BACKGROUND: New technology-based dietary assessment tools, including Web-based programs, mobile applications, and wearable devices, may improve accuracy and reduce costs of dietary data collection and processing. The International Life Sciences Institute (ILSI) Europe Dietary Intake and Exposure Task Force launched this project to evaluate new tools in order to recommend general quality standards for future applications. METHODS: A comprehensive literature search identified technology-based dietary assessment tools, including those published in English from 01/2011 to 09/2017, and providing details on tool features, functions and uses. Each of the 43 tools identified (33 for research and 10 designed for consumer use) was rated on 25 attributes. RESULTS: Most of the tools identified (79%) relied on self-reported dietary intakes. Most (91%) used text entry and 33% used digital images to help identify foods. Only 65% had integrated databases for estimating energy or nutrients. Fewer than 50% contained any features of customization and about half generated automatic reports. Most tools reported on usability or reported validity compared with another assessment method (77%). A set of Best Practice Guidelines was developed for reporting dietary assessment tools using new technology. CONCLUSIONS: Dietary assessment methods that utilize technology offer many advantages for research and are often preferable to consumers over more traditional methods. In order to meet general quality standards, new technology tools require detailed publications describing tool development, food identification and quantification, customization, outputs, food composition tables used, and usability/validity testing.
Comparing the Efficacy of a Mobile Phone-Based Blood Glucose Management System With Standard Clinic Care in Women With Gestational Diabetes: Randomized Controlled Trial (Preprint)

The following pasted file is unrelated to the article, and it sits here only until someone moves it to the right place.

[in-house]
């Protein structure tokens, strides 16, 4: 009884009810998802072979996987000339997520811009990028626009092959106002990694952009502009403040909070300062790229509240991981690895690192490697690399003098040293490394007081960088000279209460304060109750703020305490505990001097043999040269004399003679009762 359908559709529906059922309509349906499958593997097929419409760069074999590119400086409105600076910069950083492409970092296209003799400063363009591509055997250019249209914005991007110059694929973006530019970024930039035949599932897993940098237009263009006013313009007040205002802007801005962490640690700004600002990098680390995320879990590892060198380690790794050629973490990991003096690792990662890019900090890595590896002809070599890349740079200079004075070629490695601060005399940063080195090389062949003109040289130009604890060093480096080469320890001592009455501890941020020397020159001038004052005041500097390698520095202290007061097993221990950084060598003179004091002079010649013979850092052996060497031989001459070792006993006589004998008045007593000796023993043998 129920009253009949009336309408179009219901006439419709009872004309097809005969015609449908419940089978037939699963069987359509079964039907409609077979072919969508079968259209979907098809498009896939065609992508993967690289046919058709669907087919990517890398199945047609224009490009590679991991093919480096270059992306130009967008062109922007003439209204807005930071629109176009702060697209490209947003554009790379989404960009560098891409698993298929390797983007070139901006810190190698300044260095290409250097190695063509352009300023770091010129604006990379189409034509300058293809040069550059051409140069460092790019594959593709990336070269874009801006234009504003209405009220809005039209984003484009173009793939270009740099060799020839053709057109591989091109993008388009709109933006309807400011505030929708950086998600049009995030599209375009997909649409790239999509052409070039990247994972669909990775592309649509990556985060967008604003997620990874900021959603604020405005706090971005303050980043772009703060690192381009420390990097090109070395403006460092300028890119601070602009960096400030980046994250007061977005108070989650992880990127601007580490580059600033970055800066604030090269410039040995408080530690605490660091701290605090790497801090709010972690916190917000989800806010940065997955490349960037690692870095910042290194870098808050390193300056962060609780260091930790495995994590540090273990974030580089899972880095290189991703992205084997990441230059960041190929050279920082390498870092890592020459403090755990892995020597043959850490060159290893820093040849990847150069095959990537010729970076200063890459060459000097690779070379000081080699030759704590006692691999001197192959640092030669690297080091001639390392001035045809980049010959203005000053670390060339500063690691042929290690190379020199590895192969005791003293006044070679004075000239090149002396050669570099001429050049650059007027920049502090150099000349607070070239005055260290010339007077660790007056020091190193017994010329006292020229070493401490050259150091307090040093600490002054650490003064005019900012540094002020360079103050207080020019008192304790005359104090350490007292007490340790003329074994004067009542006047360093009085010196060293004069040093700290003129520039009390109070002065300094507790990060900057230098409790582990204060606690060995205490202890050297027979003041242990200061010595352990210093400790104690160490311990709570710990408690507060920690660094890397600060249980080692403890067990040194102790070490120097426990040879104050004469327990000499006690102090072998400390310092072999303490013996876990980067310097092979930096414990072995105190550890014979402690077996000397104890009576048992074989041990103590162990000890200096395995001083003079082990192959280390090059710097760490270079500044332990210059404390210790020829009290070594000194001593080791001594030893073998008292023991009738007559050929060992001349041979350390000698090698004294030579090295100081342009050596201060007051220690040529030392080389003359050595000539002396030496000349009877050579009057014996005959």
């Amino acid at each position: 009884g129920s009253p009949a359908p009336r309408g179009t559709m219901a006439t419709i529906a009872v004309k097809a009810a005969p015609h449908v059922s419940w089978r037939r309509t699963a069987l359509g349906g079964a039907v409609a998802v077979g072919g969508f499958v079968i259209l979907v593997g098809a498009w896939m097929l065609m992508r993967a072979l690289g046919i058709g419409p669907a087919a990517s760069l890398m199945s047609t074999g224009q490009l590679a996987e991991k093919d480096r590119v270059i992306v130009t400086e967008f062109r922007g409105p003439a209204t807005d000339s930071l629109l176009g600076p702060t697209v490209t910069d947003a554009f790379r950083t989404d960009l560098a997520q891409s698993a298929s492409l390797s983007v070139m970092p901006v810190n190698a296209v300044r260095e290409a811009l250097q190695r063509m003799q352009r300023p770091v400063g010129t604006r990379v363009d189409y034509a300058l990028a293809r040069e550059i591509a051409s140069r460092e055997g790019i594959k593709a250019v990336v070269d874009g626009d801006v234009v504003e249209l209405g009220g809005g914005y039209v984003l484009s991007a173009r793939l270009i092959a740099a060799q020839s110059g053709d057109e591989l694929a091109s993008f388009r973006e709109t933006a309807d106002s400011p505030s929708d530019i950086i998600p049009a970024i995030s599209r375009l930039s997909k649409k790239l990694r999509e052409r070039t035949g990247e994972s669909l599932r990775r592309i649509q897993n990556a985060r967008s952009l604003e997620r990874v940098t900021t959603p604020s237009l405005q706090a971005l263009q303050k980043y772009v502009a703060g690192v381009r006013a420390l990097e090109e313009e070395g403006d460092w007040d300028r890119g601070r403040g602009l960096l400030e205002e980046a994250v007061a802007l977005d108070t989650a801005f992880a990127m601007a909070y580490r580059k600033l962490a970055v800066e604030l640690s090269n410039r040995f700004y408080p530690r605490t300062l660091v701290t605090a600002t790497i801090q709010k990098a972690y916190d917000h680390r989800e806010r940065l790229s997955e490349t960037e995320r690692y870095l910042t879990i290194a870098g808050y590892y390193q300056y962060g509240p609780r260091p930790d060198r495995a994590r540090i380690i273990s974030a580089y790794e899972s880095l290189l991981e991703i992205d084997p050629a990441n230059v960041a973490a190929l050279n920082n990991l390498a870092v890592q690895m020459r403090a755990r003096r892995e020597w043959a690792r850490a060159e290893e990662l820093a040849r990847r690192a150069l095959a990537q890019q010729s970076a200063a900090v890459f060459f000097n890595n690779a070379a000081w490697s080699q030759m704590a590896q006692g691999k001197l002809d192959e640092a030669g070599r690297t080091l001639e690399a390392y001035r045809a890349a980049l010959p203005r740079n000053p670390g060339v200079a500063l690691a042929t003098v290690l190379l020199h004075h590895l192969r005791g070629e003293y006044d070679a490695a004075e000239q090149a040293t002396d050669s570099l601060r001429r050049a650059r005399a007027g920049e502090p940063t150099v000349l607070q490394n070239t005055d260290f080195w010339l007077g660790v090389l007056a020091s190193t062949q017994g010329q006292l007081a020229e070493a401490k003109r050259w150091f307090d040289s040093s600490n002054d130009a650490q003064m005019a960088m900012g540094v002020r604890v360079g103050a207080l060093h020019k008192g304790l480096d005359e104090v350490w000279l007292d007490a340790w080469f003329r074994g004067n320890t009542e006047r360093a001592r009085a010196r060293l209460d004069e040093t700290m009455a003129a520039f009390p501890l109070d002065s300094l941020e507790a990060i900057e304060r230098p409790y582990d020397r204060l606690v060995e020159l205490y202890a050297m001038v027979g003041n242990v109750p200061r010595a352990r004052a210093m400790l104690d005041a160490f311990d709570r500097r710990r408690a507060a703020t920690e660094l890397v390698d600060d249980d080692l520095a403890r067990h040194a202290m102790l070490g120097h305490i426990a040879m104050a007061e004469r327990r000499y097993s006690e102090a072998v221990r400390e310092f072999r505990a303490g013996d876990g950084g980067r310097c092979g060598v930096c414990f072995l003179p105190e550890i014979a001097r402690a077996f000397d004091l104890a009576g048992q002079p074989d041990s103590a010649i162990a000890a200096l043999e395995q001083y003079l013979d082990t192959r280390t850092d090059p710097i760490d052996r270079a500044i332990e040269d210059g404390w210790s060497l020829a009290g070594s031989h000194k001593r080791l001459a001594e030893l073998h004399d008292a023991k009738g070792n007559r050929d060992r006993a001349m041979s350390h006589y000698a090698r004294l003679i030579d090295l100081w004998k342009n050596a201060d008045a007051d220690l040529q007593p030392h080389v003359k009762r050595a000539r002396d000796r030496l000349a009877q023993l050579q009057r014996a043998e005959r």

<sec> <title>BACKGROUND</title> <p>Treatment of hyperglycemia in women with gestational diabetes mellitus (GDM) is associated with improved maternal and neonatal outcomes and requires intensive clinical input. This is currently achieved by hospital clinic attendance every 2 to 4 weeks with limited opportunity for intervention between these visits.</p> </sec> <sec> <title>OBJECTIVE</title> <p>We conducted a randomized controlled trial to determine whether the use of a mobile phone-based real-time blood glucose management system to manage women with GDM remotely was as effective in controlling blood glucose as standard care through clinic attendance.</p> </sec> <sec> <title>METHODS</title> <p>Women with an abnormal oral glucose tolerance test before 34 completed weeks of gestation were individually randomized to a mobile phone-based blood glucose management solution (GDm-health, the intervention) or routine clinic care. The primary outcome was change in mean blood glucose in each group from recruitment to delivery, calculated with adjustments made for number of blood glucose measurements, proportion of preprandial and postprandial readings, baseline characteristics, and length of time in the study.</p> </sec> <sec> <title>RESULTS</title> <p>A total of 203 women were randomized. Blood glucose data were available for 98 intervention and 85 control women. There was no significant difference in rate of change of blood glucose (–0.16 mmol/L in the intervention and –0.14 mmol/L in the control group per 28 days, P=.78). Women using the intervention had higher satisfaction with care (P=.049). Preterm birth was less common in the intervention group (5/101, 5.0% vs 13/102, 12.7%; OR 0.36, 95% CI 0.12-1.01). There were fewer cesarean deliveries compared with vaginal deliveries in the intervention group (27/101, 26.7% vs 47/102, 46.1%, P=.005). Other glycemic, maternal, and neonatal outcomes were similar in both groups. The median time from recruitment to delivery was similar (intervention: 54 days; control: 49 days; P=.23). However, there were significantly more blood glucose readings in the intervention group (mean 3.80 [SD 1.80] and mean 2.63 [SD 1.71] readings per day in the intervention and control groups, respectively; P<.001). There was no significant difference in direct health care costs between the two groups, with a mean cost difference of the intervention group compared to control of –£1044 (95% CI –£2186 to £99). There were no unexpected adverse outcomes.</p> </sec> <sec> <title>CONCLUSIONS</title> <p>Remote blood glucocse monitoring in women with GDM is safe. We demonstrated superior data capture using GDm-health. Although glycemic control and maternal and neonatal outcomes were similar, women preferred this model of care. Further studies are required to explore whether digital health solutions can promote desired self-management lifestyle behaviors and dietetic adherence, and influence maternal and neonatal outcomes. Digital blood glucose monitoring may provide a scalable, practical method to address the growing burden of GDM around the world.</p> </sec> <sec> <title>CLINICALTRIAL</title> <p>ClinicalTrials.gov NCT01916694; https://clinicaltrials.gov/ct2/show/NCT01916694 (Archived by WebCite at http://www.webcitation.org/6y3lh2BOQ)</p> </sec>